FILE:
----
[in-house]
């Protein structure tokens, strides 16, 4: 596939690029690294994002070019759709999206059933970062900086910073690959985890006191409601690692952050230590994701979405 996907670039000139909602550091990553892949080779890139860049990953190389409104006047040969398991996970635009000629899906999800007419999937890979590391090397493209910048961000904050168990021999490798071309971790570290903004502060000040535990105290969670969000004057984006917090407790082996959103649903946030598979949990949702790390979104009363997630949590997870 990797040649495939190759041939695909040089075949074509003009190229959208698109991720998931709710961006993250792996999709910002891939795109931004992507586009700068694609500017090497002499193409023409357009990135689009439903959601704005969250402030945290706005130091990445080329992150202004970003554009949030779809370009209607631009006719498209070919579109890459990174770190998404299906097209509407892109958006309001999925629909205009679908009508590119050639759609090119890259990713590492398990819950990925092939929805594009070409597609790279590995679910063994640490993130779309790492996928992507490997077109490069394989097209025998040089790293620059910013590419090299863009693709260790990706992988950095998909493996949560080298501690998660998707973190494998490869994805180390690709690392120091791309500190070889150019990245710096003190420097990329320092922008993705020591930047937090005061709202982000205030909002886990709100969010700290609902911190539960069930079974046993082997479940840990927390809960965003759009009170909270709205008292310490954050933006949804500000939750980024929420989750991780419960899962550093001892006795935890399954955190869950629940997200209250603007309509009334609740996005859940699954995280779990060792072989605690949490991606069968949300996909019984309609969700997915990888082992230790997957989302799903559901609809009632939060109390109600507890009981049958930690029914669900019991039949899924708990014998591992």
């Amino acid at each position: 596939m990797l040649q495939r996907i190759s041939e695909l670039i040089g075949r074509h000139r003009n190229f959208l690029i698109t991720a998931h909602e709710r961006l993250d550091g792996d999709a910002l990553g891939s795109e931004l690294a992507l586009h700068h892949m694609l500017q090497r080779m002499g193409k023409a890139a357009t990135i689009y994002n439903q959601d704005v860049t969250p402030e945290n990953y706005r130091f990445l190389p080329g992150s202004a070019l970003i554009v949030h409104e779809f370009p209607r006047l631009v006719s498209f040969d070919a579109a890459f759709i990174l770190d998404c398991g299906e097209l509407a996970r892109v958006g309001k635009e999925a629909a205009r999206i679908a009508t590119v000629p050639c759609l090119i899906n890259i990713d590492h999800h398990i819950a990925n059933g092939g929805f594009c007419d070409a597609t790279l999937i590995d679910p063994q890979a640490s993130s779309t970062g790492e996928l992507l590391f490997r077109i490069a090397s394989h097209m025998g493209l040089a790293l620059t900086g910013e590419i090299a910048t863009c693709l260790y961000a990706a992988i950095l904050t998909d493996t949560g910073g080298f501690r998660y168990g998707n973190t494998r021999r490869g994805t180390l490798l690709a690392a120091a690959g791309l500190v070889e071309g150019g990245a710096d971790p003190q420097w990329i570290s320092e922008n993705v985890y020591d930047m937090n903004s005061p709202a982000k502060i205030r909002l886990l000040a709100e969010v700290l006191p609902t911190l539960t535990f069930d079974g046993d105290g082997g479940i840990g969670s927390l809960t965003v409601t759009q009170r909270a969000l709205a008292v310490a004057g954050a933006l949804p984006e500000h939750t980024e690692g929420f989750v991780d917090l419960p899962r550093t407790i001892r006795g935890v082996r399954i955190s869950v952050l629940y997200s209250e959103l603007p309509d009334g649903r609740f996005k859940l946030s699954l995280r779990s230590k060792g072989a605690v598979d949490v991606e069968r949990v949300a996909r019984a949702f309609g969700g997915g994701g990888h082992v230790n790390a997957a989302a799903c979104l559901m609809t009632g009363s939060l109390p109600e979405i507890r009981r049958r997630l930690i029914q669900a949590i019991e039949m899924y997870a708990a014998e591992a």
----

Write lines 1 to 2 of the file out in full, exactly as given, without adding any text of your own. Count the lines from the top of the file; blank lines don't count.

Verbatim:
[in-house]
């Protein structure tokens, strides 16, 4: 596939690029690294994002070019759709999206059933970062900086910073690959985890006191409601690692952050230590994701979405 996907670039000139909602550091990553892949080779890139860049990953190389409104006047040969398991996970635009000629899906999800007419999937890979590391090397493209910048961000904050168990021999490798071309971790570290903004502060000040535990105290969670969000004057984006917090407790082996959103649903946030598979949990949702790390979104009363997630949590997870 990797040649495939190759041939695909040089075949074509003009190229959208698109991720998931709710961006993250792996999709910002891939795109931004992507586009700068694609500017090497002499193409023409357009990135689009439903959601704005969250402030945290706005130091990445080329992150202004970003554009949030779809370009209607631009006719498209070919579109890459990174770190998404299906097209509407892109958006309001999925629909205009679908009508590119050639759609090119890259990713590492398990819950990925092939929805594009070409597609790279590995679910063994640490993130779309790492996928992507490997077109490069394989097209025998040089790293620059910013590419090299863009693709260790990706992988950095998909493996949560080298501690998660998707973190494998490869994805180390690709690392120091791309500190070889150019990245710096003190420097990329320092922008993705020591930047937090005061709202982000205030909002886990709100969010700290609902911190539960069930079974046993082997479940840990927390809960965003759009009170909270709205008292310490954050933006949804500000939750980024929420989750991780419960899962550093001892006795935890399954955190869950629940997200209250603007309509009334609740996005859940699954995280779990060792072989605690949490991606069968949300996909019984309609969700997915990888082992230790997957989302799903559901609809009632939060109390109600507890009981049958930690029914669900019991039949899924708990014998591992």